Lipase-catalyzed reaction is useful for polyester synthesis and IL was employed successfully as solvent. Uyama and Kobayashi13 demonstrated an efficient polyester synthesis; lipase-catalyzed esterification of agipic acid with butan-1,4-diol proceeded smoothly in [bmim][BF4] solvent, particularly under reduced pressure conditions (Fig. 8). Further Russel14 and Nara15 independently reported efficient examples of the lipase-catalyzed polyester synthesis in an IL solvent system.
Figure 7: Efficient DKR reaction in an IL solvent system.
Figure 7: Efficient DKR reaction in an IL solvent system.
4. ACTIVATION OF LIPASE BY AN IONIC LIQUID
Lozano and co-workers7b reported an interesting stabilization effect of IL for lipase-catalyzed reaction; the authors discovered that the presence of an appropriate substrate was essential for stabilization of enzyme in an IL solvent. The half lifetime of native CAL was only 3.2 h in [emim][PF6] solvent, while it lengthened remarkably to 7500 h in the presence of the substrate. The authors succeeded in demonstrating an efficient lipase-recyclable use system based on scCO2 solvent (Fig. 9).16'17
In the reaction, it was essential to use an IL as a co-solvent. Lozano, Iborra and co-workers recently reported an interesting stabilizing effect of two types of water-immiscible ILs ([emim][TFSI] and [BuMe3N][TFSI]) for CAL-B-catalyzed transesterification of vinyl butyrate.18 The synthetic activity and the stability of the enzyme in these IL solvent systems were markedly enhanced as compared to those in hexane. CAL-B maintained its activity higher than 75% after 4 days of incubation in [emim][TFSI] solvent, while it showed an activity of only 25% when incubated in both water and hexane media at 50°C. Comparison of the ratio of a-helix and ß-sheet by CD spectra showed the activity was closely related with a-helix content which reduced to 31% immediately after lipase was added to hexane and had reached only 2% after 4 days in hexane. On the contrary, no significant reduction of a-helix content was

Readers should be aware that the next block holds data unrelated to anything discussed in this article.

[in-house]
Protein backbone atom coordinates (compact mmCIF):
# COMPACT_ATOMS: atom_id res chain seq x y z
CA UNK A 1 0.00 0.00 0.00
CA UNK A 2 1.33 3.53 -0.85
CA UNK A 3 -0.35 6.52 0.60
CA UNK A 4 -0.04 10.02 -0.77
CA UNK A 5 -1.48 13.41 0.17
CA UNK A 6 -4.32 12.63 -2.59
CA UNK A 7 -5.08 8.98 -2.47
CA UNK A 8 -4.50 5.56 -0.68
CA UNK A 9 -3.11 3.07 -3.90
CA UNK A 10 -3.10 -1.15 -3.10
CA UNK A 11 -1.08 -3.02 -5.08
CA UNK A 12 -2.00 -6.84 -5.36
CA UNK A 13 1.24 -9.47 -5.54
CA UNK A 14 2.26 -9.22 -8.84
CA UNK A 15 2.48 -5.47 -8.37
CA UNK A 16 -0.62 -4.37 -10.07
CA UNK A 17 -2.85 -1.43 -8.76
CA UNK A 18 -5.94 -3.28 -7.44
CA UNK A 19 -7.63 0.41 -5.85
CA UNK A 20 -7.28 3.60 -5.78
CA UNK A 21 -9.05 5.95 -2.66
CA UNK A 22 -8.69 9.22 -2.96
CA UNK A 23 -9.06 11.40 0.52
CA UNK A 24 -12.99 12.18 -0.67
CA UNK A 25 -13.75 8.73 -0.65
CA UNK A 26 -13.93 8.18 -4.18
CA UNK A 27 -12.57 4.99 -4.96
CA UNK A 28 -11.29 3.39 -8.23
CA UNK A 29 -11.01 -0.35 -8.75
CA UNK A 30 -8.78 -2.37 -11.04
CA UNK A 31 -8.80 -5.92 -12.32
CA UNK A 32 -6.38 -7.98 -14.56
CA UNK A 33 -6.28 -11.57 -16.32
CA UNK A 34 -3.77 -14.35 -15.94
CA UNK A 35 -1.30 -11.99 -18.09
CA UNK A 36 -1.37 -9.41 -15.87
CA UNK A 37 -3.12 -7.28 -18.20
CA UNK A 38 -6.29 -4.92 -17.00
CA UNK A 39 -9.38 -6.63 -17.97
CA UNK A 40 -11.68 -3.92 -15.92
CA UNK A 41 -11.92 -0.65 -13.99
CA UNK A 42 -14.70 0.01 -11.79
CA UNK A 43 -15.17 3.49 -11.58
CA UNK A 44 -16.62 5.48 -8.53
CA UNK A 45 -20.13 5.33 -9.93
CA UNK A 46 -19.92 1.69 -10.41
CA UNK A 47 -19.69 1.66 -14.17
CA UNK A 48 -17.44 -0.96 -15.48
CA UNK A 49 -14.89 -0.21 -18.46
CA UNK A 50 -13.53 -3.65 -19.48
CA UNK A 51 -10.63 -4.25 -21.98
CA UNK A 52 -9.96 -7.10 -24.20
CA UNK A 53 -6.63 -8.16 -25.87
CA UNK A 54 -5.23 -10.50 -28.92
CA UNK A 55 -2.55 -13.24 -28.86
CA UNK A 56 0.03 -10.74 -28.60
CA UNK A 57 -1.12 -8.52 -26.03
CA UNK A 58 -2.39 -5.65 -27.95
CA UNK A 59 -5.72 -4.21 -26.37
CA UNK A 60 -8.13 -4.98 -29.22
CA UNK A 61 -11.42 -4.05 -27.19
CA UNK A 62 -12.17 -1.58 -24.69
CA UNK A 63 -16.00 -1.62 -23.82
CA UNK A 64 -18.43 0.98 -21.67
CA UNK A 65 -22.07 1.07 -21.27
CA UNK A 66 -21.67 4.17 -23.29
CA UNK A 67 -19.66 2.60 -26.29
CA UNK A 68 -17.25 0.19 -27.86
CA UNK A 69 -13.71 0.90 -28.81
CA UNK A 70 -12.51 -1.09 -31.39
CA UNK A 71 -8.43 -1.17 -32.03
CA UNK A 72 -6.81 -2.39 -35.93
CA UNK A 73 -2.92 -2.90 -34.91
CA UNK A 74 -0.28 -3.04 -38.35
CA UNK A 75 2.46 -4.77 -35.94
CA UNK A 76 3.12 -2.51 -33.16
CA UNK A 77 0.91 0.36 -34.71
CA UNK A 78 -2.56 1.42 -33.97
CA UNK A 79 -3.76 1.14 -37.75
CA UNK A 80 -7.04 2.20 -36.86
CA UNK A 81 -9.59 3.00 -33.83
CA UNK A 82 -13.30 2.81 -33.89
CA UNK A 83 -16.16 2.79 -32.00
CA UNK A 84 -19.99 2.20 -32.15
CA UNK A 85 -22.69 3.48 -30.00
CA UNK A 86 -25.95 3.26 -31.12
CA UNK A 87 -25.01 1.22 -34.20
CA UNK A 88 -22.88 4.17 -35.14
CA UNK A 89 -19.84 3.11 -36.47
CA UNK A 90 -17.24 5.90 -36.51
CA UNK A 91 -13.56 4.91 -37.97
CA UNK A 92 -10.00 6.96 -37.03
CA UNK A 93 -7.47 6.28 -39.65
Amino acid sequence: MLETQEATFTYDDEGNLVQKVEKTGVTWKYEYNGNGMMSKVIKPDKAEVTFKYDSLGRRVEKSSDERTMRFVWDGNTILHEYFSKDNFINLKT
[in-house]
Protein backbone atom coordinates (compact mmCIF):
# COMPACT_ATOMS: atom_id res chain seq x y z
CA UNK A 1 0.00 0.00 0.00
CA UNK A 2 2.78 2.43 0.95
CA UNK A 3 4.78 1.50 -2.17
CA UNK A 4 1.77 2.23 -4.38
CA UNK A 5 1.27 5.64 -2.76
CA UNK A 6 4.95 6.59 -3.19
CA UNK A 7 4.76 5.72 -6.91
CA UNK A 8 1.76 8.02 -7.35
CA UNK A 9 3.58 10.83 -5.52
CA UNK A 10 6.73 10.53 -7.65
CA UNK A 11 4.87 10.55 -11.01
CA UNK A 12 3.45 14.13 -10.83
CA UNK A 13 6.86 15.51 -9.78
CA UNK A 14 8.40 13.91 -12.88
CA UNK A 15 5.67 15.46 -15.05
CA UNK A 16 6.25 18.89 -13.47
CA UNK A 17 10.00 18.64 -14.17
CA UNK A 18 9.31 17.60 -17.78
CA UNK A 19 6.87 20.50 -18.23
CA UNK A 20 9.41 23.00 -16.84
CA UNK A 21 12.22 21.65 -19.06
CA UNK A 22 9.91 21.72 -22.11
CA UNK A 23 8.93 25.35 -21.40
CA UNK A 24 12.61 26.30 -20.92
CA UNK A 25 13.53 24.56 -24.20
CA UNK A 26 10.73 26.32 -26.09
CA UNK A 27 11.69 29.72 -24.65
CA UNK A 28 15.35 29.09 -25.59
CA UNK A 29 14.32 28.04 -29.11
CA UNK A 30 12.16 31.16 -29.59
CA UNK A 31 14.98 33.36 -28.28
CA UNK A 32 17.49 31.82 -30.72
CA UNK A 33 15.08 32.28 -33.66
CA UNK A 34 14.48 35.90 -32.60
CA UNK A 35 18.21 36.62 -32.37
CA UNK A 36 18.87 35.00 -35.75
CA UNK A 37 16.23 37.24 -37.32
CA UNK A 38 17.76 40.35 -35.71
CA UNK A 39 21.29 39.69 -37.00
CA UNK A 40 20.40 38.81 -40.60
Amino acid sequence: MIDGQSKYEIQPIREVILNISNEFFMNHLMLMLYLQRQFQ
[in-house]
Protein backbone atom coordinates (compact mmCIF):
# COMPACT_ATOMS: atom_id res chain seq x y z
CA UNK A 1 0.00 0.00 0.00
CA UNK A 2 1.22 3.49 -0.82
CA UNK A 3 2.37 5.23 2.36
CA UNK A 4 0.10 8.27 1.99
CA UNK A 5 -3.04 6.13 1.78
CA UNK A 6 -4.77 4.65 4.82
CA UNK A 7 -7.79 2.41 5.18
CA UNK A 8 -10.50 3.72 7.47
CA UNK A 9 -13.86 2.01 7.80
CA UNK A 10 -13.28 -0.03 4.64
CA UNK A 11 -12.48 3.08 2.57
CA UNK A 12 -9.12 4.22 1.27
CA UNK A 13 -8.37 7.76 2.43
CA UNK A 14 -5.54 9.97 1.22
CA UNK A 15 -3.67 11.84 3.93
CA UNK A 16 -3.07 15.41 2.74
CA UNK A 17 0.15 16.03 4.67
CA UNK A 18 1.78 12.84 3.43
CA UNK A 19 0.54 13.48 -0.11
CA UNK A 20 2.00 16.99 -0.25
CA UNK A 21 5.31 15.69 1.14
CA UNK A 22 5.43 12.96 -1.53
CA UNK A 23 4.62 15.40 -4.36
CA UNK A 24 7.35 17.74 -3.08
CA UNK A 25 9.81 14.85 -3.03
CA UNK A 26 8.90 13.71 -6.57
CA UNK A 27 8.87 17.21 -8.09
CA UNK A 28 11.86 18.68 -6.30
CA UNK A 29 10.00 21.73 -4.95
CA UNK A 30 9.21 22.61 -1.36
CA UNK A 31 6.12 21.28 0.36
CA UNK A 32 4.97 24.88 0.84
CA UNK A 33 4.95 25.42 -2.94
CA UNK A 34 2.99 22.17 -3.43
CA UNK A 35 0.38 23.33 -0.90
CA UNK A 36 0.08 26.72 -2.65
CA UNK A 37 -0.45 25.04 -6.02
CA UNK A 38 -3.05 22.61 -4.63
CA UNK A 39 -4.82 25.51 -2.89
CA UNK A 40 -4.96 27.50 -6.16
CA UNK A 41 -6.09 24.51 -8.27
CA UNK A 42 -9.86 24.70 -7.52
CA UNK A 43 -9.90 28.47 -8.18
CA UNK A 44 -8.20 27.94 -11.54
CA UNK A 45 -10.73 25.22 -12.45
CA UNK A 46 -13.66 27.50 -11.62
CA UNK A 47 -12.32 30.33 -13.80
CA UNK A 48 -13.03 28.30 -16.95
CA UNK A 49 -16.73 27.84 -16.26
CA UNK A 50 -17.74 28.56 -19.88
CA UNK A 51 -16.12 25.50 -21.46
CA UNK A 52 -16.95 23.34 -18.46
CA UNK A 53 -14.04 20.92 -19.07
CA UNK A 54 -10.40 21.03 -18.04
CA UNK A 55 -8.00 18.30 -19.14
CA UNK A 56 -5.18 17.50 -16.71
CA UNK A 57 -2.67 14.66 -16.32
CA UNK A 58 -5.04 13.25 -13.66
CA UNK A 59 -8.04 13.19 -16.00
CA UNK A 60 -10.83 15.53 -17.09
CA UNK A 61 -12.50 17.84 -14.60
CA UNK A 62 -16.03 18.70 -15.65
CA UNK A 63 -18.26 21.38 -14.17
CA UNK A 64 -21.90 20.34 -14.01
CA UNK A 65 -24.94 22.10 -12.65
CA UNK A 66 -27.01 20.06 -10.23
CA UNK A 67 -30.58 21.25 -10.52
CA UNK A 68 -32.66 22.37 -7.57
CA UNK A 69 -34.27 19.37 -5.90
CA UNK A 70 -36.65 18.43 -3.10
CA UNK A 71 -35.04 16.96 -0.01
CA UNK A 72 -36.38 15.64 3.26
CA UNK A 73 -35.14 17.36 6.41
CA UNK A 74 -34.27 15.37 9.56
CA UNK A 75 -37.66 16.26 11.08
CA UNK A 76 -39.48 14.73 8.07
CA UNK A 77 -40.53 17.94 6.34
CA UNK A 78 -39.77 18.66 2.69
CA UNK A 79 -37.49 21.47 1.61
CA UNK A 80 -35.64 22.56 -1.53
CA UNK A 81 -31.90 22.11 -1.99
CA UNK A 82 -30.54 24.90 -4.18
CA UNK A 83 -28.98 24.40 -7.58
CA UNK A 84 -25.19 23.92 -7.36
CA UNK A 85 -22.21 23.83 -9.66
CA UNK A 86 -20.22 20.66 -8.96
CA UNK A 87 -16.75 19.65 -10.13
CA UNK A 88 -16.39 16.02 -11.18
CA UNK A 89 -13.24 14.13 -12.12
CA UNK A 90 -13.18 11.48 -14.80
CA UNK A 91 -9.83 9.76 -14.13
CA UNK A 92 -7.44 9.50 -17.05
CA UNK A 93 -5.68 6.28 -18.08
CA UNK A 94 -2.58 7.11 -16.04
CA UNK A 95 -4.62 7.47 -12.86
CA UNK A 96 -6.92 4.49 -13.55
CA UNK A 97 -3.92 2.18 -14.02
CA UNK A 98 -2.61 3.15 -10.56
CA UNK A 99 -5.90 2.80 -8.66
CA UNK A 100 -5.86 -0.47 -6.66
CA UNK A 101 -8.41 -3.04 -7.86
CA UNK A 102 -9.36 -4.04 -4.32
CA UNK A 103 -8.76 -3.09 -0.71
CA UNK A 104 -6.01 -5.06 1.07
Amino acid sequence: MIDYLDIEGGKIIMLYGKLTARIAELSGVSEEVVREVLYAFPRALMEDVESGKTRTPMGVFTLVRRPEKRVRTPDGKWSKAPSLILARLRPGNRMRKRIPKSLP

Substrate + Acyl donor
Figure 9: Lipase recyclable use reactor using a mixed solvent of scCO2 with IL.
obtained in [emim][TFSI] solvent. Based on these results, the authors concluded that a-helix content might play an important role in maintaining the enzymatic activity.
Polyethyleneglycol (PEG) treatment is known to cause stabilization of an enzyme. Goto and co-workers prepared PEG-coated lipase and demonstrated that transesterification of vinyl cinnamate with butanol proceeded smoothly using PEG-lipase PS in [omim][PF6] solvent system.19 The Russell group investigated the details of PEG treatment on the lipase activity in various types of ILs and reported that this activity was mainly dependent on the anionic part of the ILs (Fig. 10)14; high activity was obtained for imidazolium PF6 salt, while no activity was observed for [NO3], [OAc], [CH3SO3], [OTf] or [TFA] salt. The authors proposed that nitric anion or acetate anion might have a strong interaction with some parts of the enzyme protein due to the highly nucleophilic nature of these anions and caused deactivation of the enzyme activity.14
Sheldon's group also investigated the relationship of activity and IL species; CAL-B showed no catalytic activity in some ILs, such as [emim][EtSO4], [bmim][lactate], [EtNH3][NO3] or [bmim][NO3], though the enzyme was soluble in these solvents. On the other hand, high activity was obtained in [bmim][PF6] or [bmim][BF4] although the enzyme was insoluble in them. Interestingly deactivation was recorded for [emim][EtSO4], while the enzyme worked in [emim][MeSO4]. The authors speculated that this deactivation by the IL might be caused by conformational change due to the interaction of the anionic part of the IL with lipase protein based on the results of FT-IR analysis of the protein.20